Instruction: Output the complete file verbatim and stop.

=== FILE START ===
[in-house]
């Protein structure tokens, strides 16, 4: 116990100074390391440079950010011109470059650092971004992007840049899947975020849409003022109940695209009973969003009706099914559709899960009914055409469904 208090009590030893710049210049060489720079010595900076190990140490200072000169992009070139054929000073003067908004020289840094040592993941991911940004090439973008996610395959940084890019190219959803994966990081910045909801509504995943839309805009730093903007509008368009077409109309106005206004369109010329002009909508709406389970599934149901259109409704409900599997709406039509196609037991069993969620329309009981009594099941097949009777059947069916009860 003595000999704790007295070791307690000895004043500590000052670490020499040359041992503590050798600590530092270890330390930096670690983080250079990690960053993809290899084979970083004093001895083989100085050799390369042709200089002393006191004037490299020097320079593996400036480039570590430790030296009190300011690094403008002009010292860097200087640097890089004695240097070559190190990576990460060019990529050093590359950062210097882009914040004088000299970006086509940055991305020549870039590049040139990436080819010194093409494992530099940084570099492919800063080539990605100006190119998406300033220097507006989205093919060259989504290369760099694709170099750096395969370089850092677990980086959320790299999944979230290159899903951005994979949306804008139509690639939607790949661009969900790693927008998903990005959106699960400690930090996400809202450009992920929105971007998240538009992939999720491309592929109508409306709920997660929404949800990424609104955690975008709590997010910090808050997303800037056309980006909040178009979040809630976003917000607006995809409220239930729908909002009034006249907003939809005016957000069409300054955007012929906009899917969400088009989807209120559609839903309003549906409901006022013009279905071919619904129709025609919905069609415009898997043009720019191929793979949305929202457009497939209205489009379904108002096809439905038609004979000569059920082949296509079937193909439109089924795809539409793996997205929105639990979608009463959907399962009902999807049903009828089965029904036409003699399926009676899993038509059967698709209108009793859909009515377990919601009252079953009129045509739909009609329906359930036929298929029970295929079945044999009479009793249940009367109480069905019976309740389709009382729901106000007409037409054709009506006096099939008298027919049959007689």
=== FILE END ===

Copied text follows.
[in-house]
């Protein structure tokens, strides 16, 4: 116990100074390391440079950010011109470059650092971004992007840049899947975020849409003022109940695209009973969003009706099914559709899960009914055409469904 208090009590030893710049210049060489720079010595900076190990140490200072000169992009070139054929000073003067908004020289840094040592993941991911940004090439973008996610395959940084890019190219959803994966990081910045909801509504995943839309805009730093903007509008368009077409109309106005206004369109010329002009909508709406389970599934149901259109409704409900599997709406039509196609037991069993969620329309009981009594099941097949009777059947069916009860 003595000999704790007295070791307690000895004043500590000052670490020499040359041992503590050798600590530092270890330390930096670690983080250079990690960053993809290899084979970083004093001895083989100085050799390369042709200089002393006191004037490299020097320079593996400036480039570590430790030296009190300011690094403008002009010292860097200087640097890089004695240097070559190190990576990460060019990529050093590359950062210097882009914040004088000299970006086509940055991305020549870039590049040139990436080819010194093409494992530099940084570099492919800063080539990605100006190119998406300033220097507006989205093919060259989504290369760099694709170099750096395969370089850092677990980086959320790299999944979230290159899903951005994979949306804008139509690639939607790949661009969900790693927008998903990005959106699960400690930090996400809202450009992920929105971007998240538009992939999720491309592929109508409306709920997660929404949800990424609104955690975008709590997010910090808050997303800037056309980006909040178009979040809630976003917000607006995809409220239930729908909002009034006249907003939809005016957000069409300054955007012929906009899917969400088009989807209120559609839903309003549906409901006022013009279905071919619904129709025609919905069609415009898997043009720019191929793979949305929202457009497939209205489009379904108002096809439905038609004979000569059920082949296509079937193909439109089924795809539409793996997205929105639990979608009463959907399962009902999807049903009828089965029904036409003699399926009676899993038509059967698709209108009793859909009515377990919601009252079953009129045509739909009609329906359930036929298929029970295929079945044999009479009793249940009367109480069905019976309740389709009382729901106000007409037409054709009506006096099939008298027919049959007689």